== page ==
‘As the world shrinks, paradoxically it becomes more terrifying: humans increasingly resemble a plague of ants clinging by their fingernails (or ants’ equivalents) on a rock hurtling through space. The world is too small, too known, too exhaustively overrun to provide symbolic or actual refuge. Photographs of the familiar might offer some reassurance in spite of our consequential unease. Finding significant visual relationships in the world before us (for we are not talking about attenuated ‘circles and rectangles’ formalism here) seems to offer pleasures sanctioned by cultural conditioning and evolutionary inheritance.’

‘Skies and streetscapes—romanticism and the everyday—have been important in my work, from the earliest juvenilia. My first attempt at ‘serious’ oil painting was a Turneresque picture of roiling clouds at sunset over Auckland Harbour, the second a suburban street scene depicting the view from our front gate. I have been periodically photographing in the streets since 1963, and found myself again working in them with a particular sense of purpose in 2008, using a panoramic camera and encouraged by an awareness that it was almost thirty years since I shot the Canberra Suite (1980-81).’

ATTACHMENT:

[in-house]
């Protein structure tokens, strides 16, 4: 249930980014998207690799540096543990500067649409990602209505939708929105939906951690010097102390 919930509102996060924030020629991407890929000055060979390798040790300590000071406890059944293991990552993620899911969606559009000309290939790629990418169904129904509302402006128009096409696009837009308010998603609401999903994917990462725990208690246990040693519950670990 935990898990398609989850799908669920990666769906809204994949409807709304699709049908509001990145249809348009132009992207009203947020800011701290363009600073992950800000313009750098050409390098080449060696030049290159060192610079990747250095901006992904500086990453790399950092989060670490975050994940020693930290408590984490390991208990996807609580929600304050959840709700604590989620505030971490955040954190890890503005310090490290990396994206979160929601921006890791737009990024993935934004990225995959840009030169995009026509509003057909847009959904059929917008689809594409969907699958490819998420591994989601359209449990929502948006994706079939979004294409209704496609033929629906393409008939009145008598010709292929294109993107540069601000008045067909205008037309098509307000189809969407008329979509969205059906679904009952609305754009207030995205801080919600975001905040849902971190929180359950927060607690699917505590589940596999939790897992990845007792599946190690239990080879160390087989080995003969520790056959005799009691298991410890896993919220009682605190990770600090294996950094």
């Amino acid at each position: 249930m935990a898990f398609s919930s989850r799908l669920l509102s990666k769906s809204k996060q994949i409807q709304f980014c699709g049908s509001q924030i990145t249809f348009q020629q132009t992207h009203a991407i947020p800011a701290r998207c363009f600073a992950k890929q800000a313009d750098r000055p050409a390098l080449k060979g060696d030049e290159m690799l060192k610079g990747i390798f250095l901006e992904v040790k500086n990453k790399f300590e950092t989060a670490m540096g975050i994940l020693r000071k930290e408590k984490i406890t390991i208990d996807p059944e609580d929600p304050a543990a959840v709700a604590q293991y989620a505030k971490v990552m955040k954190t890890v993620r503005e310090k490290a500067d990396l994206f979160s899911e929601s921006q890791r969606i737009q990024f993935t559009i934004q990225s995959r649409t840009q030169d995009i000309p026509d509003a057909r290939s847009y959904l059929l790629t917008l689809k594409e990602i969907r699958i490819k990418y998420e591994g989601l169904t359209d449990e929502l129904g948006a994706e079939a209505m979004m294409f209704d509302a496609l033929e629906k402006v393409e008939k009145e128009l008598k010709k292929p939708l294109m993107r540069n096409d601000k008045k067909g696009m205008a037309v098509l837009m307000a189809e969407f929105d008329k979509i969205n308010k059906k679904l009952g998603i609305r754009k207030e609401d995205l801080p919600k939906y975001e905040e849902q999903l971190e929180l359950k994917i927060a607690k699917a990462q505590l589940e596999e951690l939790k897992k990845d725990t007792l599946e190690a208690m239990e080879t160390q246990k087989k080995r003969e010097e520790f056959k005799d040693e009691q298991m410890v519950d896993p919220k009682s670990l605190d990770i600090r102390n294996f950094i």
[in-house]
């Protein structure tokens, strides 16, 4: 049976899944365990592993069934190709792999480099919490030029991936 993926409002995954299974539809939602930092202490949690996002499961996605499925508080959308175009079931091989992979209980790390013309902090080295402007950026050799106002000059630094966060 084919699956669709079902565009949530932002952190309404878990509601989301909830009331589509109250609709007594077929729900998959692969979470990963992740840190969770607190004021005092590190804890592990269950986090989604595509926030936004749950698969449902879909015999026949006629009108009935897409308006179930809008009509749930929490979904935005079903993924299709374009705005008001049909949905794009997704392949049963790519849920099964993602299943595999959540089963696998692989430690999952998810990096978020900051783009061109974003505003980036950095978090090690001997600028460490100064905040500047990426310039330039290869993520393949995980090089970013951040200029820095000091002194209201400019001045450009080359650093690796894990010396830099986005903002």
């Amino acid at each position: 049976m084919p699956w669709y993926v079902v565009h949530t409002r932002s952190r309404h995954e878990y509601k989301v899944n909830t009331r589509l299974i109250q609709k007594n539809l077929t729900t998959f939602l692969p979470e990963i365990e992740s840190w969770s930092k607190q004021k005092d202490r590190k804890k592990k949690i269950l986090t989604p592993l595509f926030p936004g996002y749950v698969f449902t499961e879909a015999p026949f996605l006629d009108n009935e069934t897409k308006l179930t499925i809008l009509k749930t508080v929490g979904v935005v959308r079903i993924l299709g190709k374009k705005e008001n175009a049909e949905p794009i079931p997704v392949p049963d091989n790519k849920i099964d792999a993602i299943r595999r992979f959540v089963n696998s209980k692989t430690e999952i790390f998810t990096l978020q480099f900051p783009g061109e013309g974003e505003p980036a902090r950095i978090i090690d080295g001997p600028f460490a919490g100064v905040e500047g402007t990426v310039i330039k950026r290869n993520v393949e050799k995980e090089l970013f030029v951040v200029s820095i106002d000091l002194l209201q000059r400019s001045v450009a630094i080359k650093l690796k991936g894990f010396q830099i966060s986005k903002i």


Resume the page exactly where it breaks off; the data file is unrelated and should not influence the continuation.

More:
‘I formed the idea of a comparable group of photographs might constitute an Adelaide Suite, also employing medium format colour, shot over a period of around twelve months. A similar aesthetic applies—the images are full frame, ie with no cropping—but the Adelaide works are even more consciously concerned with connections and contrasts of nature with the built environment, and in particular between skies and roof or fence lines. The Canberrra works were more ostensibly deadpan, relying on light to bring disparate elements into an apparently artless harmony; in the Adelaide work more expressive undertones come further to the fore, with the built form and the skies not so much contrasting as swirling together—I trust— in a gestural completeness. ‘Nature’ is a term which embraces everything. It may no longer be denied, in an era of global warming.’